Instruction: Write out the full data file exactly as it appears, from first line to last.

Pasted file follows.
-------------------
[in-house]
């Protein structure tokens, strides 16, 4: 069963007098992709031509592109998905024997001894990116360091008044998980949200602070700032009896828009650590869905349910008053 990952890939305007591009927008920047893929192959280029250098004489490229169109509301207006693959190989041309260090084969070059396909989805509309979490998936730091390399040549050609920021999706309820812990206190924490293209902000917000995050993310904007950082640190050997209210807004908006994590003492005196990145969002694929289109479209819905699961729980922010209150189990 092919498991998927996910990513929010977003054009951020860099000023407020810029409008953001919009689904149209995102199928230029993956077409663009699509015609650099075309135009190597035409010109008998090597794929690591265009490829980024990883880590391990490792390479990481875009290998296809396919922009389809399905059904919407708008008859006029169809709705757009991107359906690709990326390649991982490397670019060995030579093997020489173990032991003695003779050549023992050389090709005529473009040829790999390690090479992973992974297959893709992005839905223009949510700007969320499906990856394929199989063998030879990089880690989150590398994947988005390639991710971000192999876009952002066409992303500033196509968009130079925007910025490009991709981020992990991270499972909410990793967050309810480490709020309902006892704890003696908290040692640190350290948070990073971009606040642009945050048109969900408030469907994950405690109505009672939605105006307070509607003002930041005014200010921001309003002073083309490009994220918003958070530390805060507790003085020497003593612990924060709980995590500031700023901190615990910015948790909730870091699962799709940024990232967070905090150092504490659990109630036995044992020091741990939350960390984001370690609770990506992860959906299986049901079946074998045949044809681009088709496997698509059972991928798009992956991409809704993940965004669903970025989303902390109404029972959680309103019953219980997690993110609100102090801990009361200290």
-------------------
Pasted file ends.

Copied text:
[in-house]
């Protein structure tokens, strides 16, 4: 069963007098992709031509592109998905024997001894990116360091008044998980949200602070700032009896828009650590869905349910008053 990952890939305007591009927008920047893929192959280029250098004489490229169109509301207006693959190989041309260090084969070059396909989805509309979490998936730091390399040549050609920021999706309820812990206190924490293209902000917000995050993310904007950082640190050997209210807004908006994590003492005196990145969002694929289109479209819905699961729980922010209150189990 092919498991998927996910990513929010977003054009951020860099000023407020810029409008953001919009689904149209995102199928230029993956077409663009699509015609650099075309135009190597035409010109008998090597794929690591265009490829980024990883880590391990490792390479990481875009290998296809396919922009389809399905059904919407708008008859006029169809709705757009991107359906690709990326390649991982490397670019060995030579093997020489173990032991003695003779050549023992050389090709005529473009040829790999390690090479992973992974297959893709992005839905223009949510700007969320499906990856394929199989063998030879990089880690989150590398994947988005390639991710971000192999876009952002066409992303500033196509968009130079925007910025490009991709981020992990991270499972909410990793967050309810480490709020309902006892704890003696908290040692640190350290948070990073971009606040642009945050048109969900408030469907994950405690109505009672939605105006307070509607003002930041005014200010921001309003002073083309490009994220918003958070530390805060507790003085020497003593612990924060709980995590500031700023901190615990910015948790909730870091699962799709940024990232967070905090150092504490659990109630036995044992020091741990939350960390984001370690609770990506992860959906299986049901079946074998045949044809681009088709496997698509059972991928798009992956991409809704993940965004669903970025989303902390109404029972959680309103019953219980997690993110609100102090801990009361200290």